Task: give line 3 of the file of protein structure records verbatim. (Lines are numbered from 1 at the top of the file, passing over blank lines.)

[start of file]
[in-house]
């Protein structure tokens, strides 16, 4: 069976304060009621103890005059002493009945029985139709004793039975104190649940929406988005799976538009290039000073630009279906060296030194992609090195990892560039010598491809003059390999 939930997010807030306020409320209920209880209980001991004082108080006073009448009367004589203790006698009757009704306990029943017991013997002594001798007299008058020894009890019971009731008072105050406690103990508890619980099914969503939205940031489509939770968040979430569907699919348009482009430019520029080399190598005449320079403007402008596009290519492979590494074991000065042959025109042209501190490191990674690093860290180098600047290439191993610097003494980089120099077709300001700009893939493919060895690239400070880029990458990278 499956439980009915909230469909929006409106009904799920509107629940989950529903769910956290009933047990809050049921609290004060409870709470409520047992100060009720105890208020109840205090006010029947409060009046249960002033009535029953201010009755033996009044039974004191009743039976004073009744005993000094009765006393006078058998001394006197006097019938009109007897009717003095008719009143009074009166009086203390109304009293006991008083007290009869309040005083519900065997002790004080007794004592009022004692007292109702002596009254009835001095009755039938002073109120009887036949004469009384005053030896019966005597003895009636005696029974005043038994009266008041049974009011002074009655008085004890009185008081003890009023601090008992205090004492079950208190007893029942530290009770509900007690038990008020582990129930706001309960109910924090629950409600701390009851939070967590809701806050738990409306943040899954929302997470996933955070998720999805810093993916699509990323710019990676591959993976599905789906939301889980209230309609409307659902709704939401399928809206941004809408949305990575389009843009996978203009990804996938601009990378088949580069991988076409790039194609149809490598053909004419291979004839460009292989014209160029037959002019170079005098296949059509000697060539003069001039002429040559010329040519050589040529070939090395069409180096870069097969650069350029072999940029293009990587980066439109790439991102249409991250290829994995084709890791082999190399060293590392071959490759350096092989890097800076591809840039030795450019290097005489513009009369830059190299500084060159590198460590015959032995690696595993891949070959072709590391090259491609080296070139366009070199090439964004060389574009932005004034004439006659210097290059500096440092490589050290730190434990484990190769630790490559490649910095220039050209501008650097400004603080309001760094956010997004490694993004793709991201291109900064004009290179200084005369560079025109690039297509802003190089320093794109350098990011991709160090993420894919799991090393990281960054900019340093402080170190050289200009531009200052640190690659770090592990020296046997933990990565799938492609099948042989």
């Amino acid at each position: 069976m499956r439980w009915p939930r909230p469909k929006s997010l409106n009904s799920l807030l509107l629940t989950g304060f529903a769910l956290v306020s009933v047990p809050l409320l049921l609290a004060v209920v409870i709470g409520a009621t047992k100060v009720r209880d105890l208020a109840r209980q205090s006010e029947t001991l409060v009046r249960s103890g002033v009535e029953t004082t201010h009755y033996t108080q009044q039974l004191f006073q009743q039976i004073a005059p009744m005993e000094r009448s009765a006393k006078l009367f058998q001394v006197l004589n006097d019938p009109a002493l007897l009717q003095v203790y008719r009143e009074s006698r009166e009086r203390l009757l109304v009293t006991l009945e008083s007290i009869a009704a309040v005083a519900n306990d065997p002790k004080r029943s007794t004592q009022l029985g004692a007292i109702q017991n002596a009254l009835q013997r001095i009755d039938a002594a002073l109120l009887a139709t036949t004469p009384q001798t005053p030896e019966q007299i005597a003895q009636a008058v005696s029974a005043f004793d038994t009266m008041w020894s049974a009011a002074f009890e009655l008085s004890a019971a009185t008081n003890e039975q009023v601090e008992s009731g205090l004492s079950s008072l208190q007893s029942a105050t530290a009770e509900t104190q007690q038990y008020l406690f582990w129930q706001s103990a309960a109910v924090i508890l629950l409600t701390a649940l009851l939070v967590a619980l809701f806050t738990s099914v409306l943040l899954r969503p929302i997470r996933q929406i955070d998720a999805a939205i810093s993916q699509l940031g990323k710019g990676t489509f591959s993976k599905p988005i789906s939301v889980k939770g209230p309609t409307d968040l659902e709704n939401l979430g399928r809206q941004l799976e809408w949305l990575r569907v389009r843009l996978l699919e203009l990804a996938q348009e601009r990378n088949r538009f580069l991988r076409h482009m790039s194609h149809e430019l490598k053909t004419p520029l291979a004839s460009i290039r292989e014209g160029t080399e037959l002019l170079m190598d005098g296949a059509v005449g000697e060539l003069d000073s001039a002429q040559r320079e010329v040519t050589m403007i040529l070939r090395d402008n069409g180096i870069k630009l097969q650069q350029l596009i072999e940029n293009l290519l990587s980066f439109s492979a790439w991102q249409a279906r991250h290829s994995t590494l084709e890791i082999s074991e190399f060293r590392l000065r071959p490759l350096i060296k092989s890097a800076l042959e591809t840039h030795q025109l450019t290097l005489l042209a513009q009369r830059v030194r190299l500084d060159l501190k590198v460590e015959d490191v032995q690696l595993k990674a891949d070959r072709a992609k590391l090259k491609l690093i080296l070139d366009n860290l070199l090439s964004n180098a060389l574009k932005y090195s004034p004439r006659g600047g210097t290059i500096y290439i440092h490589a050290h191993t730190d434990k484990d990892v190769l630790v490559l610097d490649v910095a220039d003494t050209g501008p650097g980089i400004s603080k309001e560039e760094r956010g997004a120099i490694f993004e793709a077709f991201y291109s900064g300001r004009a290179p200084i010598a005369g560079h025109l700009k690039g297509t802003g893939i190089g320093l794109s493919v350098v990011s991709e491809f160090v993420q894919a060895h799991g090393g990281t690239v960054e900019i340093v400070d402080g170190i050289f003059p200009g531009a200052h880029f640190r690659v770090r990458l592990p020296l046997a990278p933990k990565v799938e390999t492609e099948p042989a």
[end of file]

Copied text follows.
């Amino acid at each position: 069976m499956r439980w009915p939930r909230p469909k929006s997010l409106n009904s799920l807030l509107l629940t989950g304060f529903a769910l956290v306020s009933v047990p809050l409320l049921l609290a004060v209920v409870i709470g409520a009621t047992k100060v009720r209880d105890l208020a109840r209980q205090s006010e029947t001991l409060v009046r249960s103890g002033v009535e029953t004082t201010h009755y033996t108080q009044q039974l004191f006073q009743q039976i004073a005059p009744m005993e000094r009448s009765a006393k006078l009367f058998q001394v006197l004589n006097d019938p009109a002493l007897l009717q003095v203790y008719r009143e009074s006698r009166e009086r203390l009757l109304v009293t006991l009945e008083s007290i009869a009704a309040v005083a519900n306990d065997p002790k004080r029943s007794t004592q009022l029985g004692a007292i109702q017991n002596a009254l009835q013997r001095i009755d039938a002594a002073l109120l009887a139709t036949t004469p009384q001798t005053p030896e019966q007299i005597a003895q009636a008058v005696s029974a005043f004793d038994t009266m008041w020894s049974a009011a002074f009890e009655l008085s004890a019971a009185t008081n003890e039975q009023v601090e008992s009731g205090l004492s079950s008072l208190q007893s029942a105050t530290a009770e509900t104190q007690q038990y008020l406690f582990w129930q706001s103990a309960a109910v924090i508890l629950l409600t701390a649940l009851l939070v967590a619980l809701f806050t738990s099914v409306l943040l899954r969503p929302i997470r996933q929406i955070d998720a999805a939205i810093s993916q699509l940031g990323k710019g990676t489509f591959s993976k599905p988005i789906s939301v889980k939770g209230p309609t409307d968040l659902e709704n939401l979430g399928r809206q941004l799976e809408w949305l990575r569907v389009r843009l996978l699919e203009l990804a996938q348009e601009r990378n088949r538009f580069l991988r076409h482009m790039s194609h149809e430019l490598k053909t004419p520029l291979a004839s460009i290039r292989e014209g160029t080399e037959l002019l170079m190598d005098g296949a059509v005449g000697e060539l003069d000073s001039a002429q040559r320079e010329v040519t050589m403007i040529l070939r090395d402008n069409g180096i870069k630009l097969q650069q350029l596009i072999e940029n293009l290519l990587s980066f439109s492979a790439w991102q249409a279906r991250h290829s994995t590494l084709e890791i082999s074991e190399f060293r590392l000065r071959p490759l350096i060296k092989s890097a800076l042959e591809t840039h030795q025109l450019t290097l005489l042209a513009q009369r830059v030194r190299l500084d060159l501190k590198v460590e015959d490191v032995q690696l595993k990674a891949d070959r072709a992609k590391l090259k491609l690093i080296l070139d366009n860290l070199l090439s964004n180098a060389l574009k932005y090195s004034p004439r006659g600047g210097t290059i500096y290439i440092h490589a050290h191993t730190d434990k484990d990892v190769l630790v490559l610097d490649v910095a220039d003494t050209g501008p650097g980089i400004s603080k309001e560039e760094r956010g997004a120099i490694f993004e793709a077709f991201y291109s900064g300001r004009a290179p200084i010598a005369g560079h025109l700009k690039g297509t802003g893939i190089g320093l794109s493919v350098v990011s991709e491809f160090v993420q894919a060895h799991g090393g990281t690239v960054e900019i340093v400070d402080g170190i050289f003059p200009g531009a200052h880029f640190r690659v770090r990458l592990p020296l046997a990278p933990k990565v799938e390999t492609e099948p042989a």